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In particular, I'm looking for English texts which try to give some sense of the vast diversity of human languages through examples of unusual linguistic features exhibited in only one or in a small number of languages. A kind of compendium of linguistic exotica, if you will. A sort of sensationalized popular introduction to linguistics, with the aim of getting a young person interested in the field.

This genre seems to exist in most fields. For instance, if you wanted to get someone interested in astronomy you wouldn't give them a physics textbook to begin with, instead you'd get them started with a book on black holes and quasars and relativity and other juicy exotic junk like that.

Is there something similar in the field of linguistics? It would be fair to say that I'm looking for a gateway drug to the field.

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    The International Olympiad in Linguistics? :) May 27 at 10:49
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    John McWhorter and Gretchen McCullough are two American linguists who write popular books, and David Crystal is an English one. Anything by any of them is suitable for any literate kid who's curious about language. I can especially recommend Crystal's Cambridge Encyclopedias (of Language, and of the English Language, both excellent, with very little overlap and terrific glossaries, references, and indices).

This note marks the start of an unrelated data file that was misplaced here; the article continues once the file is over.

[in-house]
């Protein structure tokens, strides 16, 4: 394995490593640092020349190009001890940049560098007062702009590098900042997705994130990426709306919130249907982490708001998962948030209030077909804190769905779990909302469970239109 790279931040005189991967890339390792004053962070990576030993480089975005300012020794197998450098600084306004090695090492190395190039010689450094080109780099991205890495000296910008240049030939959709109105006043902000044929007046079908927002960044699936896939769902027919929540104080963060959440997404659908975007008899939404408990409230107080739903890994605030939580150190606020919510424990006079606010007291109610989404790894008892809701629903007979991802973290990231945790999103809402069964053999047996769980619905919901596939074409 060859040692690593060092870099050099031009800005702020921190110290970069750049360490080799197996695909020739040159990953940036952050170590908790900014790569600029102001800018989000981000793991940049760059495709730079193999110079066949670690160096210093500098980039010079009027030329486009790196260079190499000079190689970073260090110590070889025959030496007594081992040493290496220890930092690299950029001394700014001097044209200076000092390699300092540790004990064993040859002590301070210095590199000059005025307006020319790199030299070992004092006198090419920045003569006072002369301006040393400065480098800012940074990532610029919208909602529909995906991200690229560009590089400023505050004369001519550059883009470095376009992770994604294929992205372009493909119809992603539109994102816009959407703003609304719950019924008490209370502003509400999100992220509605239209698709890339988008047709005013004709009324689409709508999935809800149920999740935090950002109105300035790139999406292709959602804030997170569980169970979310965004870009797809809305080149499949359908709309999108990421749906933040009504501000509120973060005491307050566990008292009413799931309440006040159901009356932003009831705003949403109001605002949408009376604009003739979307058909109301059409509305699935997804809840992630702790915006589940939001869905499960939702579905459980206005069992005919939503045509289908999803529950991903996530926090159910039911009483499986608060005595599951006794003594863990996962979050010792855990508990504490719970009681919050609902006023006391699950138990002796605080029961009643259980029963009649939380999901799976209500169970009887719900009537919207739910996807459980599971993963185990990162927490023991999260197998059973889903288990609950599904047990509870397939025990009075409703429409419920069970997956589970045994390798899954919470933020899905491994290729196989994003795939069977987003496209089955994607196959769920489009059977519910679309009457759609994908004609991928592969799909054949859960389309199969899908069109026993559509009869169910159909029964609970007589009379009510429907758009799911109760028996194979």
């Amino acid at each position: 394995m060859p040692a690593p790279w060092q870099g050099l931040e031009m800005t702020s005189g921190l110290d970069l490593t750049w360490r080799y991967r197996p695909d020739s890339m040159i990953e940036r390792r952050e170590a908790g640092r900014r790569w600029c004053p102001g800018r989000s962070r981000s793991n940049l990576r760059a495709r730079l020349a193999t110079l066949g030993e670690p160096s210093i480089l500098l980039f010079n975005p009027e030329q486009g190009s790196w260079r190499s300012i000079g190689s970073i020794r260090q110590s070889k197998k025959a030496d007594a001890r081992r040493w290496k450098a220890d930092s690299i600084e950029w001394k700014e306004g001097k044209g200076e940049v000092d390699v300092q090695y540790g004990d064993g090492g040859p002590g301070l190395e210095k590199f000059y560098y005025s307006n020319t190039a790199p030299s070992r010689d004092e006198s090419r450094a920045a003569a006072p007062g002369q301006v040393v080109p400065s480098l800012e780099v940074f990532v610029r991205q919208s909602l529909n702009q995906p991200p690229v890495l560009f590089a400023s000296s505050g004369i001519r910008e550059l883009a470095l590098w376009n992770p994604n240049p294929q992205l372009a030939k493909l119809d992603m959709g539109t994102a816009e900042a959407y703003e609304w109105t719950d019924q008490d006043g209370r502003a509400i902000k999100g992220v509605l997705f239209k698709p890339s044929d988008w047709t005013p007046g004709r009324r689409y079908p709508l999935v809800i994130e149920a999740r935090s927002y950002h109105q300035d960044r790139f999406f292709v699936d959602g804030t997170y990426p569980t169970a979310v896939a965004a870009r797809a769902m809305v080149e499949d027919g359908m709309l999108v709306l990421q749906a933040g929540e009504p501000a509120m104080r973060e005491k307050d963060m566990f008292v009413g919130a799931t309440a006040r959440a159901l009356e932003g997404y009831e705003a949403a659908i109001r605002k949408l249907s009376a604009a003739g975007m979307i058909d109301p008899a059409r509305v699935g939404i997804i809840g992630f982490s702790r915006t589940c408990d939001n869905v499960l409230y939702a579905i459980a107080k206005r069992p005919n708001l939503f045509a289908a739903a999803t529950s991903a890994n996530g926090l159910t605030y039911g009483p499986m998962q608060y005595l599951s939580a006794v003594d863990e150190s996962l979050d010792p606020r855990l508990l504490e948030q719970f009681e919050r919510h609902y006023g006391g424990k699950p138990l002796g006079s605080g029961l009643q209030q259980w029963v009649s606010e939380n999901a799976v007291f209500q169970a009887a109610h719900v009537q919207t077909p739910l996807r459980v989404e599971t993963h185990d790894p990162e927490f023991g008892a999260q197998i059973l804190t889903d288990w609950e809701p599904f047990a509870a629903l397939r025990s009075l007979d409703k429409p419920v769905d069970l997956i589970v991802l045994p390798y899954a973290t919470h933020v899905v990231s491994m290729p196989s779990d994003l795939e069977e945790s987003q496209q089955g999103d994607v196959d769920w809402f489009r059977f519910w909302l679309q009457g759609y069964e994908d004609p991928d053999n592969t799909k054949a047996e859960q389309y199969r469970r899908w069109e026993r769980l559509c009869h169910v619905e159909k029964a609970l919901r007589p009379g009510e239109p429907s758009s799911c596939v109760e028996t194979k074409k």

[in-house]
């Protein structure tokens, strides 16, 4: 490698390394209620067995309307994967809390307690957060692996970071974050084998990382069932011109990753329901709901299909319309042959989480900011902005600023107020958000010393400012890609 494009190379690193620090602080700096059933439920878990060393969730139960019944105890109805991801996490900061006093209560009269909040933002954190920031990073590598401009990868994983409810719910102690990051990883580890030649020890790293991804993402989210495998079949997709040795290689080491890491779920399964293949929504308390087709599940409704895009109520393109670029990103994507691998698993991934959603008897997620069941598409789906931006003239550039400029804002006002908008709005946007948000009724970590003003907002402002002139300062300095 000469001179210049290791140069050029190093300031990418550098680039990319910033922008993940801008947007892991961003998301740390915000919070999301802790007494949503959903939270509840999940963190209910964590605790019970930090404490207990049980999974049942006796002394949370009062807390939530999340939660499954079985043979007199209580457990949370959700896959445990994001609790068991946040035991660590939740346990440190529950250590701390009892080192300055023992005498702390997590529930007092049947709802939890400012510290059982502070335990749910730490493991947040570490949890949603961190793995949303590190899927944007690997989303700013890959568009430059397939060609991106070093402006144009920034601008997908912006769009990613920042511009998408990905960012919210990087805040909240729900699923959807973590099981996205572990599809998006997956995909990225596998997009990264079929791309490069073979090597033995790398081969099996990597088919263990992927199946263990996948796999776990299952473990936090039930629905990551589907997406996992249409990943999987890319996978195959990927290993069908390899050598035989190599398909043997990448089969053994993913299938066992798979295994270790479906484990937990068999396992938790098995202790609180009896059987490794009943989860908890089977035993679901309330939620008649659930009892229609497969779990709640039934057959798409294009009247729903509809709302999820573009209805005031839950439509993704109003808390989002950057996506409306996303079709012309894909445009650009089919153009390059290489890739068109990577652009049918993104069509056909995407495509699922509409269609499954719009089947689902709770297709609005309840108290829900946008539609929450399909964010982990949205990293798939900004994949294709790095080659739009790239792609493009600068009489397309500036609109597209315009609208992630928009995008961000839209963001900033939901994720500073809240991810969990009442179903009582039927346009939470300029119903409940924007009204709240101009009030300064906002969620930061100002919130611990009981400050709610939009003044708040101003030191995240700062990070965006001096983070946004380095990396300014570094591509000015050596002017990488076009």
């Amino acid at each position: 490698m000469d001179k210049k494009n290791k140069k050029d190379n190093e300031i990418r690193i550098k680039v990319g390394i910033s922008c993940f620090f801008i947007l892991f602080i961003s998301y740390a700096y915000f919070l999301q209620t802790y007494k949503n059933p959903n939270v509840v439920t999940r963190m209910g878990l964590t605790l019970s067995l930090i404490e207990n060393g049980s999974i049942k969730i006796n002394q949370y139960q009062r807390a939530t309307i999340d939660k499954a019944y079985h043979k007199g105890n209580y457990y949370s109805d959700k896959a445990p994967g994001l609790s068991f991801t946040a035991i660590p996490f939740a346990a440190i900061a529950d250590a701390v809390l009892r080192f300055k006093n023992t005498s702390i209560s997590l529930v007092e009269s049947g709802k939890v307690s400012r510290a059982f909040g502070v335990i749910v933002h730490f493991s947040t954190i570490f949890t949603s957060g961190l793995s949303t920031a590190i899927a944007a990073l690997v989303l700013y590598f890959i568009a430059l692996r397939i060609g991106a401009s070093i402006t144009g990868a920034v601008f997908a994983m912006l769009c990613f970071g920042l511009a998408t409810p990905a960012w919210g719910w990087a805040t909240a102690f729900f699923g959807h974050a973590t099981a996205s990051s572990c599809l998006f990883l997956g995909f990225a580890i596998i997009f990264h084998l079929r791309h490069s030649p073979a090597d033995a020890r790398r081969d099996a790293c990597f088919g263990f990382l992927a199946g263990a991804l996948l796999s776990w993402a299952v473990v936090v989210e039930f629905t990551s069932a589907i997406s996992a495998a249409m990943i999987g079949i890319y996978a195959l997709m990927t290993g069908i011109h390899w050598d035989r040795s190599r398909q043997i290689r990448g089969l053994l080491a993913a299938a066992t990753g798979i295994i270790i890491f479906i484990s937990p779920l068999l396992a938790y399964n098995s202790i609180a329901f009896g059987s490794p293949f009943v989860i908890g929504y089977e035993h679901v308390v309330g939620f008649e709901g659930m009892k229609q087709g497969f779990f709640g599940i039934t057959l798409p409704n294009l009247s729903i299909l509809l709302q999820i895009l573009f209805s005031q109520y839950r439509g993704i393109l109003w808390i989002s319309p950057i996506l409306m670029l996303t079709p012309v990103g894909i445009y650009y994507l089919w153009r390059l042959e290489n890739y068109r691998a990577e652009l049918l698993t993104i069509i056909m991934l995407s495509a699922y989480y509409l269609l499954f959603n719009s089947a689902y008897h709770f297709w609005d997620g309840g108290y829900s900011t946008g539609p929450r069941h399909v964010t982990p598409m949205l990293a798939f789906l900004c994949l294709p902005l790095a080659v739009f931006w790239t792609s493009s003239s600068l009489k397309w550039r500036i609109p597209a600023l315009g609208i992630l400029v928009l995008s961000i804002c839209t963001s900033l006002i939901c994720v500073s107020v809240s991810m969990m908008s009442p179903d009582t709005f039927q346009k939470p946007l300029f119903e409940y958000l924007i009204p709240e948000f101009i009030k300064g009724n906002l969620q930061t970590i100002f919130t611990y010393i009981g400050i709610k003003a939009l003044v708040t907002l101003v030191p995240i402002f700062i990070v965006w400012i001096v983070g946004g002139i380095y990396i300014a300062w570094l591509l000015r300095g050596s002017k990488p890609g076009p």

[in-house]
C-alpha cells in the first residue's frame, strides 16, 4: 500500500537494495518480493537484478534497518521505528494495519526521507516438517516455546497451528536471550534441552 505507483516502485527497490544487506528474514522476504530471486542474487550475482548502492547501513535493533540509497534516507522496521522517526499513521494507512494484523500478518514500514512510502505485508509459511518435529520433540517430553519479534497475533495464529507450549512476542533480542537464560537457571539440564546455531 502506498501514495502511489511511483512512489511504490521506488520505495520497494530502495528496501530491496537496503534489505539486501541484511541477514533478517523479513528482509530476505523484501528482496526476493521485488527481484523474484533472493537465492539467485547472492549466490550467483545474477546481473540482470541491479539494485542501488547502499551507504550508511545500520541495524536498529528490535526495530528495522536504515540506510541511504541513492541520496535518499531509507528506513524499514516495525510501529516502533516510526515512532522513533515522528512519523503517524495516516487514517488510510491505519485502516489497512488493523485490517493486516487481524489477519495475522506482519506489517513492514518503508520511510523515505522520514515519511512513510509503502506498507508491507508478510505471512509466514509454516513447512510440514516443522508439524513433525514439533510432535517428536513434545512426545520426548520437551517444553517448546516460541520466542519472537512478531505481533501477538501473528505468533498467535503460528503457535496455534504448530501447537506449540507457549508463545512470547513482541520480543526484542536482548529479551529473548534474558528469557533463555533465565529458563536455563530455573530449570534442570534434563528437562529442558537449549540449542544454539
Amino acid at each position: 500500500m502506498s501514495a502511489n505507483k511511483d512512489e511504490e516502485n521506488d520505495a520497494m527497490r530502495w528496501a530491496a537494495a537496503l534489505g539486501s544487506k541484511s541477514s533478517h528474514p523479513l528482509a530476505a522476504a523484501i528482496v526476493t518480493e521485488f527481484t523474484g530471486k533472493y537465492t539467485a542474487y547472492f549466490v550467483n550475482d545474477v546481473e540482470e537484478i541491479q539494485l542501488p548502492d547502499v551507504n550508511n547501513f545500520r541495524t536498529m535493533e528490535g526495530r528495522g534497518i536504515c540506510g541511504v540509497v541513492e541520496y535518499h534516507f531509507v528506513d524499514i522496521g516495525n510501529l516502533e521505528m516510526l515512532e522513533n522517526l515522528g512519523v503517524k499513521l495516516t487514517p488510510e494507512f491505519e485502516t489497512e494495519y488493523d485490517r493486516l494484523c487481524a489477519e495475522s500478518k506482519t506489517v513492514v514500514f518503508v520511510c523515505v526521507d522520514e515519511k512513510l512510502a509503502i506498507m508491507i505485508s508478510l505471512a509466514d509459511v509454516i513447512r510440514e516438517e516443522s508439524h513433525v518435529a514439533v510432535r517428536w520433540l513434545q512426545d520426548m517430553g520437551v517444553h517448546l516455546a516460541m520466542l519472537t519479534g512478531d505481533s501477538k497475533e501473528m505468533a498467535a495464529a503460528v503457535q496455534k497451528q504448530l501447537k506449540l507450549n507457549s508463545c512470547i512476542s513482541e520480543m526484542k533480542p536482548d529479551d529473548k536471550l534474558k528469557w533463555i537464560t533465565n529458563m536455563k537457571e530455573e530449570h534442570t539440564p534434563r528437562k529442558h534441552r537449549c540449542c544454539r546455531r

– jlawler
    May 27 at 14:44
  • Have you tried reddit.com/r/linguistics/wiki/index?
    – NNOX Apps
    May 30 at 0:02
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See our reading list for the latest book recommendations.

To answer your question, a high school student purportedly emailed Noam Chomsky the same question around May 2018. Putatively Chomsky recommended Charles Yang's The Infinite Gift and Ian Roberts's The Wonders of Language.

Personally I recommend Languages A Very Short Introduction, and Linguistics A Very Short Introduction.

The reading list on r/linguistics hasn't been updated since 2006, but I've read these recommendations and vouchsafe them.

General Linguistics

  • Adrian Akmajian, Richard A. Demers, Ann K. Farmer, and Robert M. Harnish. Linguistics: An Introduction to Language and Communication. (2001).
  • Mark Aronoff, Janie Rees-Miller. The Handbook of Linguistics. (2003).
  • Kate Burridge, Tonya Stebbins. For the Love of Language: An Introduction to Linguistics. (2015).
  • David Crystal. How language works. (2006).
  • Victoria Fromkin, Robert Rodman, Nina M. Hyams. An Introduction to Language. (2011).
  • Bruce Hayes - Introductory Linguistics. (2010).
  • Ray Jackendoff. Foundations of Language: Brain, Meaning, Grammar, Evolution. (2003).
  • Andrew Radford, Martin Atkinson, David Britain, Harald Clahsen, Andrew Spencer. Linguistics: An Introduction. (2009).
  • George Yule. The Study of Language. (2010).
  • Ohio State University Press. Language Files 11: Materials for an Introduction to Language and Linguistics. (2011).

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